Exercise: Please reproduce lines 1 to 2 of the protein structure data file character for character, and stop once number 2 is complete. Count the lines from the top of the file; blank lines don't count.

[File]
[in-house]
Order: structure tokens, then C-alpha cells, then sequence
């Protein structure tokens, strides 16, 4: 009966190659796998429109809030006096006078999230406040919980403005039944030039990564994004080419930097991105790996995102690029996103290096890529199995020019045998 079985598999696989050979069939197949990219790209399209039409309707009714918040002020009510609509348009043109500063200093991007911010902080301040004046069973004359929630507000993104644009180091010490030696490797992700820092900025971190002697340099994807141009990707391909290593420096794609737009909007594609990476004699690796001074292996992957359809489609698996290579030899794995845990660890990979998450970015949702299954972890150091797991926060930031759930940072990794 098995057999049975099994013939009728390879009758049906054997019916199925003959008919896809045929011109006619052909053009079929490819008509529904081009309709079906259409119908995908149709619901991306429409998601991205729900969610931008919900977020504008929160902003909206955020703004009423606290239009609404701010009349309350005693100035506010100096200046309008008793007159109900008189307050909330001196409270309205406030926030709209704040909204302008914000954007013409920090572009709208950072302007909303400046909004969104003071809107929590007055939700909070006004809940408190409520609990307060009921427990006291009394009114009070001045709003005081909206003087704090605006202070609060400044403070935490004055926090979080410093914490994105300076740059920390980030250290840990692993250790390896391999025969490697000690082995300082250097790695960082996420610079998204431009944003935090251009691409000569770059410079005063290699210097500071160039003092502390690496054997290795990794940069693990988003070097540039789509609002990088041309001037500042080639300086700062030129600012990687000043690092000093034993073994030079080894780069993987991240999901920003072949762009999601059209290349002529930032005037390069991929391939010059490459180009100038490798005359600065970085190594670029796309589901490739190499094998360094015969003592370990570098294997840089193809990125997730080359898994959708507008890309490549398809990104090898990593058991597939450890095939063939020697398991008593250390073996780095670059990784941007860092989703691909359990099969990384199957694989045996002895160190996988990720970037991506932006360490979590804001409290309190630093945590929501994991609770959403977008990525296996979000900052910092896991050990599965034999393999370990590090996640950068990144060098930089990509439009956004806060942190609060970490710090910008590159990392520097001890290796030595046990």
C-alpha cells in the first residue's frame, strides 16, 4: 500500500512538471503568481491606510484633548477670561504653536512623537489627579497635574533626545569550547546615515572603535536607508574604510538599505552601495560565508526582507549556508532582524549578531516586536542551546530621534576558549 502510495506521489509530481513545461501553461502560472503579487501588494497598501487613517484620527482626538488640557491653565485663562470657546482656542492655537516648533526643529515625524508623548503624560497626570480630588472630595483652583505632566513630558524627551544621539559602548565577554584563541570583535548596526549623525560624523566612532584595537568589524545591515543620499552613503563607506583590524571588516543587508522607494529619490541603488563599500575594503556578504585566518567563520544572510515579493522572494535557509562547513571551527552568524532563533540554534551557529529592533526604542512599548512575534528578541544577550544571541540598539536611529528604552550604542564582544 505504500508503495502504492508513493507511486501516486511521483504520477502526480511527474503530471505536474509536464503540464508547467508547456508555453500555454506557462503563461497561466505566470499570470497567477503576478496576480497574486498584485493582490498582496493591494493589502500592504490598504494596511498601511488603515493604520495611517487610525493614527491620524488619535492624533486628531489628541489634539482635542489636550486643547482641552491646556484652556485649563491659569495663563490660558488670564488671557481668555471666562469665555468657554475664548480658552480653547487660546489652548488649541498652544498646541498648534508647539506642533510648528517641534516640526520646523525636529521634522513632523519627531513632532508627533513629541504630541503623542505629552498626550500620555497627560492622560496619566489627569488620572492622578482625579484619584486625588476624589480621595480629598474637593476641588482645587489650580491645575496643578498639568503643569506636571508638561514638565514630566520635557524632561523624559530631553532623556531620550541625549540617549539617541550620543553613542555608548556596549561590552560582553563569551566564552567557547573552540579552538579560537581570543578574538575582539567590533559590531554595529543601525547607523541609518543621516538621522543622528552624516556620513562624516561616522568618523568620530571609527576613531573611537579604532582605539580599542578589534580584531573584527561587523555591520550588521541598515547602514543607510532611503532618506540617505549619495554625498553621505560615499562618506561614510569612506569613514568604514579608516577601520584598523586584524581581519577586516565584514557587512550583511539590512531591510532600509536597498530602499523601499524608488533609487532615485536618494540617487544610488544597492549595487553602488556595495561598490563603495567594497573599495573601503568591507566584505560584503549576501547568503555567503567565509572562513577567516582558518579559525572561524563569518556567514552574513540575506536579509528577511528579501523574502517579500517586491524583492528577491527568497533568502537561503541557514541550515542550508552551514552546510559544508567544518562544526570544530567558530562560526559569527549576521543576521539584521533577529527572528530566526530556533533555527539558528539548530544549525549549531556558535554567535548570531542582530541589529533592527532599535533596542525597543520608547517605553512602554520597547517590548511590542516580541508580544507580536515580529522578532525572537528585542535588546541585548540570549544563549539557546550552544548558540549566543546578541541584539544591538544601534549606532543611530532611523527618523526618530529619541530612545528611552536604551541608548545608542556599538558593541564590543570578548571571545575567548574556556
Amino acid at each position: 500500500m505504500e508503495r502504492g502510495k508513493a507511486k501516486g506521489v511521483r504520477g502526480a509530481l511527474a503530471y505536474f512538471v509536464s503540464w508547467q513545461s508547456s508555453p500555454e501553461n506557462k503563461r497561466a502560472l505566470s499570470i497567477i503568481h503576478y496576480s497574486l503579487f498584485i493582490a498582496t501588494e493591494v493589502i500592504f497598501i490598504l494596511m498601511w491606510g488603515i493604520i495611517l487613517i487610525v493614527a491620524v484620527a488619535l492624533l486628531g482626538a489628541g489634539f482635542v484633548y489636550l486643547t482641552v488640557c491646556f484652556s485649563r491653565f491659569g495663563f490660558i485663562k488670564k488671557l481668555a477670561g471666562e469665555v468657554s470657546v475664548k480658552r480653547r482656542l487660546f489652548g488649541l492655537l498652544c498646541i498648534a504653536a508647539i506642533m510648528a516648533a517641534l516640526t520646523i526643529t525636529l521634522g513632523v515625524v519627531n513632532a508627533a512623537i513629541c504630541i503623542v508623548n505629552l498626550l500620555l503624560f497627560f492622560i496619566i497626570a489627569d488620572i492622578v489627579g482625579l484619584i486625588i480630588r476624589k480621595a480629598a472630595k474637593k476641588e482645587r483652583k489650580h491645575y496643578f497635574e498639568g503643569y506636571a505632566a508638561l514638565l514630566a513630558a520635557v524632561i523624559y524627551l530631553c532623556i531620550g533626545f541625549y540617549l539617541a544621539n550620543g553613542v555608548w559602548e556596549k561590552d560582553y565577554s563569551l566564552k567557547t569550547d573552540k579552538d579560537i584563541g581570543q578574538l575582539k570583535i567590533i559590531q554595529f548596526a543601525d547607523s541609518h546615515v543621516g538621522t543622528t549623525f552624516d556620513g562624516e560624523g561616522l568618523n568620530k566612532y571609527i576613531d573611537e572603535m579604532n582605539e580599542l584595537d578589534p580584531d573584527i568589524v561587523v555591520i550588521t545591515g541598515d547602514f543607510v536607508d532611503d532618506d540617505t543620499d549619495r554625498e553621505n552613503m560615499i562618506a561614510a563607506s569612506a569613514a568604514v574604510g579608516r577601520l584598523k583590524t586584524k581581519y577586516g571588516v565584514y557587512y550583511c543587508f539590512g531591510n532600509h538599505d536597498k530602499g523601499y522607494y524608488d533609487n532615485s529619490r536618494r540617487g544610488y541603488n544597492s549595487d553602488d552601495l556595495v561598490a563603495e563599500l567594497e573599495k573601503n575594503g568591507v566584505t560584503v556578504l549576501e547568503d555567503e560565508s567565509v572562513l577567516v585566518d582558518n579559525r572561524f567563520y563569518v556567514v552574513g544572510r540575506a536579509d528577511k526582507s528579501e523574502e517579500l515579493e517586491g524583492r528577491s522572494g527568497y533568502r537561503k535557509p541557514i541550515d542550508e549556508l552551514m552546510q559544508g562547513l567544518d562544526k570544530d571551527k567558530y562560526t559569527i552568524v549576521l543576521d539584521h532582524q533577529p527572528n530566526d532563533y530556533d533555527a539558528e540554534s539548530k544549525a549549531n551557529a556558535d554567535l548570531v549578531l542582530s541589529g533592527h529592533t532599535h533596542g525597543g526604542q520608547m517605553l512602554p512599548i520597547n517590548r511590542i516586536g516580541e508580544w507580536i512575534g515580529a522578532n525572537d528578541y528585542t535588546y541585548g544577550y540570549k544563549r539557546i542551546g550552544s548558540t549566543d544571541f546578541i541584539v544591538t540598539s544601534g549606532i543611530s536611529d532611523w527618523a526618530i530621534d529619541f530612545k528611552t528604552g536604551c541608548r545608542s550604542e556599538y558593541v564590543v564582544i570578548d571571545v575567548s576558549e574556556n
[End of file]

[in-house]
Order: structure tokens, then C-alpha cells, then sequence